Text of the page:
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In re Conservatorship for Mallet

Court of Appeals of Arizona, First Division, Department A

August 22, 2013

In the Matter of the Conservatorship for: HELGA MALLET, An Adult.
v.
HELGA MALLET, Appellee. THE SUN VALLEY GROUP, INC.; WARNER ANGLE HALLAM JACKSON & FORMANEK, PLC, Appellants,

Appeal from the Superior Court in Maricopa County Cause No. PB2008-000488 The Honorable Rosa Mroz, Judge

Warner Angle Hallam Jackson & Formanek PLC Phoenix By Jerome K. Elwell Phillip B. Visnansky J. Brent Welker Attorneys for Appellants

Helga Mallet Colorado In Propria Persona

OPINION

KENT E. CATTANI, JUDGE

¶1 Sun Valley Group, Inc. and its attorneys, Warner Angle Hallam Jackson & Formanek PLC ("Warner Angle"), appeal the probate court's order denying half of the fiduciary and attorney's fees sought for services provided on behalf of a conservatorship/guardianship. For reasons that follow, we vacate the probate court's ruling and remand for proceedings consistent with this decision.

FACTS AND PROCEDURAL BACKGROUND

¶2 Sun Valley served as conservator and guardian for Helga Mallet, succeeding Southwest Fiduciary Inc., which withdrew as Mallet's temporary conservator in September 2008. The conservatorship was created after Mallet spent approximately one million dollars in an investment scam. She also sold a valuable car to a swimming pool maintenance provider for less than one quarter of its market value, and she appeared to be unable to manage her own assets.

¶3 Warner Angle represented Sun Valley for much of the time that Sun Valley acted on Mallet's behalf. In February of 2011, Sun Valley resigned as conservator and guardian when it ceased doing business, and a successor fiduciary was appointed for Mallet. Sun Valley then filed a petition to approve a final accounting and for approval of fiduciary fees and costs in the amount of $96, 859.60, as well as attorney's fees and costs in the amount of $28, 501.64.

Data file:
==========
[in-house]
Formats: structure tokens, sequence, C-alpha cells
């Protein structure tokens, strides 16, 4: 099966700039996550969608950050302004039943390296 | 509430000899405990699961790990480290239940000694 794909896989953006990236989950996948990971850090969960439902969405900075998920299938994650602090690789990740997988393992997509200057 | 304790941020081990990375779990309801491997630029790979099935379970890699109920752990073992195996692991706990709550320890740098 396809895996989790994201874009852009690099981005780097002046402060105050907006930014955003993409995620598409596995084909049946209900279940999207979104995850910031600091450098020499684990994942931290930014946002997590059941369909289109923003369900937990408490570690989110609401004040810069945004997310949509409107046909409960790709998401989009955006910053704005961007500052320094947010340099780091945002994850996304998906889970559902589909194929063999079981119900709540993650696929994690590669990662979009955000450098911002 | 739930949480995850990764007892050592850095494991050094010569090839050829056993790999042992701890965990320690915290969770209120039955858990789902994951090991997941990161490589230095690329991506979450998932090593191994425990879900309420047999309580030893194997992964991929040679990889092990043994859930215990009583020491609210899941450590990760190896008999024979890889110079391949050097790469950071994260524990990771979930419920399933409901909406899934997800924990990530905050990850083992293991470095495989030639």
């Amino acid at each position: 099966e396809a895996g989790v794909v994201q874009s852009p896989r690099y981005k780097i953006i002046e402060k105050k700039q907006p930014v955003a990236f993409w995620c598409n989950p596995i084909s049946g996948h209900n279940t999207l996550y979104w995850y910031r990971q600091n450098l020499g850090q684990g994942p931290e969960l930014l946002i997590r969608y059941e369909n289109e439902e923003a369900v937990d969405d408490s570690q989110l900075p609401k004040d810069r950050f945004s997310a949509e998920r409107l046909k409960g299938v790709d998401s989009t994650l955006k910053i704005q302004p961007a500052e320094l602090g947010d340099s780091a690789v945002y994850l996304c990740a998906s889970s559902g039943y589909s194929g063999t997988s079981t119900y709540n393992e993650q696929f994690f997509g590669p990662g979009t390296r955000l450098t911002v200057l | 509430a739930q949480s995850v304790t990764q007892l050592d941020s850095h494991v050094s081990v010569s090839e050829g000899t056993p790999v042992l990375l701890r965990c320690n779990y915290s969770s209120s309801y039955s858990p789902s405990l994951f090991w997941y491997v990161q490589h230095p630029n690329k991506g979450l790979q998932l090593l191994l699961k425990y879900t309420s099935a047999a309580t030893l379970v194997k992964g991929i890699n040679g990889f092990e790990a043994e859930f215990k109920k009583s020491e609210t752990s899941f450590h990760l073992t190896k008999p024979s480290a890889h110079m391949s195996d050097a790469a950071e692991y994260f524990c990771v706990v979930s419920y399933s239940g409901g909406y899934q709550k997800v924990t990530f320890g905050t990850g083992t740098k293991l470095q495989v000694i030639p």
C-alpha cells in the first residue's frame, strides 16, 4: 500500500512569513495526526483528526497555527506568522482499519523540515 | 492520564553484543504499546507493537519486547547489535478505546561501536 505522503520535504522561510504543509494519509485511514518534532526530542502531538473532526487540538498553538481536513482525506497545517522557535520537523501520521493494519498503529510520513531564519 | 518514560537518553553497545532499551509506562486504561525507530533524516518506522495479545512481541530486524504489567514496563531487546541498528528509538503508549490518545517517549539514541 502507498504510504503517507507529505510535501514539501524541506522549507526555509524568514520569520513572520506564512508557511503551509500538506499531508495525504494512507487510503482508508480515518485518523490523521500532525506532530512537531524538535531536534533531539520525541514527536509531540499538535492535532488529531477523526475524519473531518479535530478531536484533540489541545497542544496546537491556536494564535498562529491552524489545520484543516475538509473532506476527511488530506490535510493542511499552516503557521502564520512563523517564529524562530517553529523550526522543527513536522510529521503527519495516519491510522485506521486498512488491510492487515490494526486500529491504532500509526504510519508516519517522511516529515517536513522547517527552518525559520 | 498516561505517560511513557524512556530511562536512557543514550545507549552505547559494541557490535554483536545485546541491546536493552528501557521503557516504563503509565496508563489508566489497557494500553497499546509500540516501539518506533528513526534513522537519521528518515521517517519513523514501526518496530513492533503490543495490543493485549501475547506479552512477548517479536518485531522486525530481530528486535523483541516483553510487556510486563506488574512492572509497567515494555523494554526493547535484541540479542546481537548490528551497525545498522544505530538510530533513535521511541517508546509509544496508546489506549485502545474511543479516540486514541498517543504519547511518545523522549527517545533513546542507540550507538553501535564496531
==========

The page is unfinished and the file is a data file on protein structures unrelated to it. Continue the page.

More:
¶4 The court found that Sun Valley's fiduciary services were "for the most part, " "reasonable, necessary, and in the best interests of Mallet." The court found that Warner Angle's legal services were "reasonable, necessary, and in the best interests of Mallet." The court nevertheless only awarded Sun Valley and Warner Angle 50 percent of the fees charged, noting that at the end of Sun Valley's final accounting period, Mallet's net worth was $811, 036, but that the majority of Mallet's net worth was in real estate and was not liquid. The court found that "Mallet cannot afford the various fiduciary and attorney's fees, " so it was not in "her best interests to approve the total fees requested . . . even though they were rightfully earned."[1]

¶5 Sun Valley and Warner Angle timely appealed the partial denial of their claim for fees and costs. We have jurisdiction pursuant to Arizona Revised Statutes ("A.R.S.") section 12-2101(A)(1).[2]

DISCUSSION

¶6 Sun Valley and Warner Angle argue that the probate court erred by awarding only half of the fees and costs sought despite the court's finding that the fees were reasonable, necessary, and in Mallet's best interests. Sun Valley and Warner Angle also argue that the court erred by holding that Mallet could not afford to pay the fees and costs requested without having first conducted an evidentiary hearing on the matter.

¶7 We review the superior court's award of attorney's fees under an abuse of discretion standard. Orfaly v. Tucson Symphony Soc'y, 209 Ariz. 260, 265, 18, 99 P.3d 1030, 1035 (App. 2004). We conduct a de novo review of issues of law, such as a superior court's legal authority to use a specific method for determining attorney's fees. See Burke v. Ariz. State Ret. Sys., 206 Ariz. 269, 272, 6, 77 P.3d 444, 447 (App. 2003).

¶8 Under A.R.S. § 14-5414(A) and (C), a conservator and attorneys retained by a conservator are entitled to reasonable compensation from the protected person's estate. Similarly, A.R.S. § 14-11004 provides that a trustee is entitled to ...


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